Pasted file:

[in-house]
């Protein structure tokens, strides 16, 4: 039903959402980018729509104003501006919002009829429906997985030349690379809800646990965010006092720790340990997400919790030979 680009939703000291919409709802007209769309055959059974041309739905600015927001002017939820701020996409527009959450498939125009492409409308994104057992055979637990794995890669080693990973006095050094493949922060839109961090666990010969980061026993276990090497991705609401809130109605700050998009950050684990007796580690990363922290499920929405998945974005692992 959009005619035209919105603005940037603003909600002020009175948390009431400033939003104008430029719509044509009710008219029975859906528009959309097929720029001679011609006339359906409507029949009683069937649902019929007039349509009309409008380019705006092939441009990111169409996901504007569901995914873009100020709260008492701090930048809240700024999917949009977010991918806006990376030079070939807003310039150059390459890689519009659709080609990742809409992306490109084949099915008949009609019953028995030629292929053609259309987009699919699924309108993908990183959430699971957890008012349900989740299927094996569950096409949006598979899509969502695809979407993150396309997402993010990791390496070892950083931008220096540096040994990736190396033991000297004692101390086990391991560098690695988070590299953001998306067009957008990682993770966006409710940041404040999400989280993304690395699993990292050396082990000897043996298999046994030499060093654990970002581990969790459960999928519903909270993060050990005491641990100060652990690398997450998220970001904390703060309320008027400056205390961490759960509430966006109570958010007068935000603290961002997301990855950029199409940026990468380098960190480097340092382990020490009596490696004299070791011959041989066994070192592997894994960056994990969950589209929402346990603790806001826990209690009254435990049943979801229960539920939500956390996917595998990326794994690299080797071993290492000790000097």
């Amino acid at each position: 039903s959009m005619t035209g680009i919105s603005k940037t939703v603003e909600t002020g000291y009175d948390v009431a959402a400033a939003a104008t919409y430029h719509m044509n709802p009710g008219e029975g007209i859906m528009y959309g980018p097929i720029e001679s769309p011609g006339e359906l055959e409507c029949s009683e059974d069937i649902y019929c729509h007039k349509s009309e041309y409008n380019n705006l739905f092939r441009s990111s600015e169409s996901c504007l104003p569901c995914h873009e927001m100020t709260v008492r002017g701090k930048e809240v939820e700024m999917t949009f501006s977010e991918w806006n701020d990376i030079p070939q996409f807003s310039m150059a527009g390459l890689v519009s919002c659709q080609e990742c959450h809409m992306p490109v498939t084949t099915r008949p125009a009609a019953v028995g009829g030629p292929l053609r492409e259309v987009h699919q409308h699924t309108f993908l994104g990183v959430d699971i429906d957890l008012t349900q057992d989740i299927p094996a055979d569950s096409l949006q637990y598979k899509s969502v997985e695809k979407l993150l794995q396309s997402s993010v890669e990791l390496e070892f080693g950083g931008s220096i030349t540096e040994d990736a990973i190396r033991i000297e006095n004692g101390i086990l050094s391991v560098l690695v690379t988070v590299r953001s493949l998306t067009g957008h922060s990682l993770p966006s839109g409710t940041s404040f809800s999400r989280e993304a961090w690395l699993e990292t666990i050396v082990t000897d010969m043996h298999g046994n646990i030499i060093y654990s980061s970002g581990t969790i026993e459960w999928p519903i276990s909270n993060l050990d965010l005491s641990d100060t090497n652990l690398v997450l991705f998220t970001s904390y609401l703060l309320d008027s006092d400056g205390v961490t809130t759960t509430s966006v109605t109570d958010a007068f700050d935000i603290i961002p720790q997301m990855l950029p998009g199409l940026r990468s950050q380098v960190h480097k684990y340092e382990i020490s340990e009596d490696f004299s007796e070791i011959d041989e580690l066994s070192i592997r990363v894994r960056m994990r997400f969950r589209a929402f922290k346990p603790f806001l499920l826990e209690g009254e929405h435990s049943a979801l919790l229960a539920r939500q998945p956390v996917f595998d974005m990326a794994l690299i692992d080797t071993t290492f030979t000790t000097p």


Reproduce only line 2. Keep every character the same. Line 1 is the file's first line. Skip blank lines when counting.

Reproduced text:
């Protein structure tokens, strides 16, 4: 039903959402980018729509104003501006919002009829429906997985030349690379809800646990965010006092720790340990997400919790030979 680009939703000291919409709802007209769309055959059974041309739905600015927001002017939820701020996409527009959450498939125009492409409308994104057992055979637990794995890669080693990973006095050094493949922060839109961090666990010969980061026993276990090497991705609401809130109605700050998009950050684990007796580690990363922290499920929405998945974005692992 959009005619035209919105603005940037603003909600002020009175948390009431400033939003104008430029719509044509009710008219029975859906528009959309097929720029001679011609006339359906409507029949009683069937649902019929007039349509009309409008380019705006092939441009990111169409996901504007569901995914873009100020709260008492701090930048809240700024999917949009977010991918806006990376030079070939807003310039150059390459890689519009659709080609990742809409992306490109084949099915008949009609019953028995030629292929053609259309987009699919699924309108993908990183959430699971957890008012349900989740299927094996569950096409949006598979899509969502695809979407993150396309997402993010990791390496070892950083931008220096540096040994990736190396033991000297004692101390086990391991560098690695988070590299953001998306067009957008990682993770966006409710940041404040999400989280993304690395699993990292050396082990000897043996298999046994030499060093654990970002581990969790459960999928519903909270993060050990005491641990100060652990690398997450998220970001904390703060309320008027400056205390961490759960509430966006109570958010007068935000603290961002997301990855950029199409940026990468380098960190480097340092382990020490009596490696004299070791011959041989066994070192592997894994960056994990969950589209929402346990603790806001826990209690009254435990049943979801229960539920939500956390996917595998990326794994690299080797071993290492000790000097």